We need a breakthrough: products with a ‘life of their own’, not just serving a single user[i]. Objects should be designed for reuse and resale once someone no longer needs them, or they should be available in multi-user systems with customers sharing or renting when needed.
Let’s unpack this to understand how it helps separate the benefits of products and services from their cost to global commons.
Firstly, we can design things to be durable and robust, easy to care for, repair and upgrade. Circular designs allow products to be efficiently remade (remanufactured), involving rigorous testing and replacement of worn components. Remanufacturing means cheaper, high-quality, high-performance products backed by a solid warranty.
Might these circular products be less affordable? No. Extra costs are more than offset by a reduced cost-of-ownership. Over a longer lifetime, purchase cost plus maintenance minus resale value is lower for each customer in the ownership chain – the result is better value. Patagonia, Fairphone and Vitsoe all embed these approaches into their business models.
What about business impact? Selling fewer new, high-quality products supports healthy profit margins. In the long term, some overheads are lower, with fewer new product launches and less marketing to find new customers or encourage people to replace existing products. Plus, there are revenue opportunities from selling servicing, spare parts and upgrades, and from supplying resale, subscription and pay-per-use services.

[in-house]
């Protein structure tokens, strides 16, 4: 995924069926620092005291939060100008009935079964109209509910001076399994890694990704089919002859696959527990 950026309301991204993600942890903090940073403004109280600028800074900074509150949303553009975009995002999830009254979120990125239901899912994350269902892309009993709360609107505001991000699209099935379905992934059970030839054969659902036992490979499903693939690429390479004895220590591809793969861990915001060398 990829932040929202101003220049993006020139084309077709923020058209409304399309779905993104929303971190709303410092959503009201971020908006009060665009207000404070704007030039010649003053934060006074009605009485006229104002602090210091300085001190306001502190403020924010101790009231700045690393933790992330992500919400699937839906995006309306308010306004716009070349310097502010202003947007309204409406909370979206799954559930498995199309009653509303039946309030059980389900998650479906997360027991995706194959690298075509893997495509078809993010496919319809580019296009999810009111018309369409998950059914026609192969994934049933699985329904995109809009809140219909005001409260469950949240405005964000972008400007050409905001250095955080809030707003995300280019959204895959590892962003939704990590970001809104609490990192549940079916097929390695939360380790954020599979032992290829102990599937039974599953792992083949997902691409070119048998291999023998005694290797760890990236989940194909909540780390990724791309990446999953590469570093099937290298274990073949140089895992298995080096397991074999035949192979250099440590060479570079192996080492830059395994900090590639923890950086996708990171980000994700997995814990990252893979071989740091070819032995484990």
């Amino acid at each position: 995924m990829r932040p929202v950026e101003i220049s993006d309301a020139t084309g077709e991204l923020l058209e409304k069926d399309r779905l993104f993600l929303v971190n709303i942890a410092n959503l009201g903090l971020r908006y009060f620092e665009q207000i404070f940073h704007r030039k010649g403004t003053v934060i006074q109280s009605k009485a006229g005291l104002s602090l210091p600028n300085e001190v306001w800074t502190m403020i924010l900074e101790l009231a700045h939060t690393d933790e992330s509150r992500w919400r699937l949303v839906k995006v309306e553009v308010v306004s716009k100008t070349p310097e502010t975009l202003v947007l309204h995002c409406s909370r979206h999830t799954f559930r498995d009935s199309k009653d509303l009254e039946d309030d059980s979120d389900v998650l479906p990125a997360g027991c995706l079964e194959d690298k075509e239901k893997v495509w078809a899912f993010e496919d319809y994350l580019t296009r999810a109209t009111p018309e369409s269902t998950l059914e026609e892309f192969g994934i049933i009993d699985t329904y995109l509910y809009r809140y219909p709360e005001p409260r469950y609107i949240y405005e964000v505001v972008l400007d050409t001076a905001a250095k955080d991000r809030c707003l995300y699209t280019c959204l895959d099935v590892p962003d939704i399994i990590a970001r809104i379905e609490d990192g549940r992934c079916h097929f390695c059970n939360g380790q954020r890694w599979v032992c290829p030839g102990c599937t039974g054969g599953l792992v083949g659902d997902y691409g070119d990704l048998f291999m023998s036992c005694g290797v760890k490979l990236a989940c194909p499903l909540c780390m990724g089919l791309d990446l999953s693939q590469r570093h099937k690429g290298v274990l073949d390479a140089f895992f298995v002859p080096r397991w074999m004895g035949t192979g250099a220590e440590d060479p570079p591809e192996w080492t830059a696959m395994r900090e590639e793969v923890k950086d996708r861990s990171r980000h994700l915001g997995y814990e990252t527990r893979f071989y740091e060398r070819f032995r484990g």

By designing circular products to have a life of their own, we can decouple industry’s footprint from the value delivered to society.
Secondly, we can design objects to be used more intensively: rented, shared or exchanged with other users, so we get more ‘use’ from the product and its embedded resources. Algramo and Loop offer reusable packaging that’s more convenient and better value, so brands like Unilever and Nestlé can engage directly with consumers. Homie provides pay-per-use home appliances, rewarding customers for using lower impact wash cycles, and Grover rents the latest technology products with affordable and flexible options.
Finally, we recover value instead of wasting it. Once the product finally reaches the end of its life, circular systems recover the product and regenerate the materials we need for the next generation of products.
By designing circular products to have a life of their own, we can decouple the industry’s footprint from the value delivered to society. We reduce resource and environmental costs by extending lifetimes to slow the replacement cycle or by supplying the same level of service through fewer products to boost productivity.
This is radical. It’s not resource efficiency or a few tweaks to product design. It will be as disruptive as digital, changing every aspect of business, from finance, sales, marketing and operations to your entire supply chain.
By bending the curve on accelerating waste, emissions and resource use, we can start to regenerate depleted soils, forests, rivers and oceans. The circular economy is a critical tool to create future-fit, prosperous businesses that contribute to societies and create value for future generations.
We’re already in the decisive decade. It’s time to rethink your strategy for a circular revolution!
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The circular economy not only allows us to live within planetary boundaries, it can deliver superior returns, new growth opportunities and access to preferential credit lines. The finance sector is increasingly getting behind this framework and is supporting businesses in their transition with significant growth in funds.
01 June 2021 • 4min read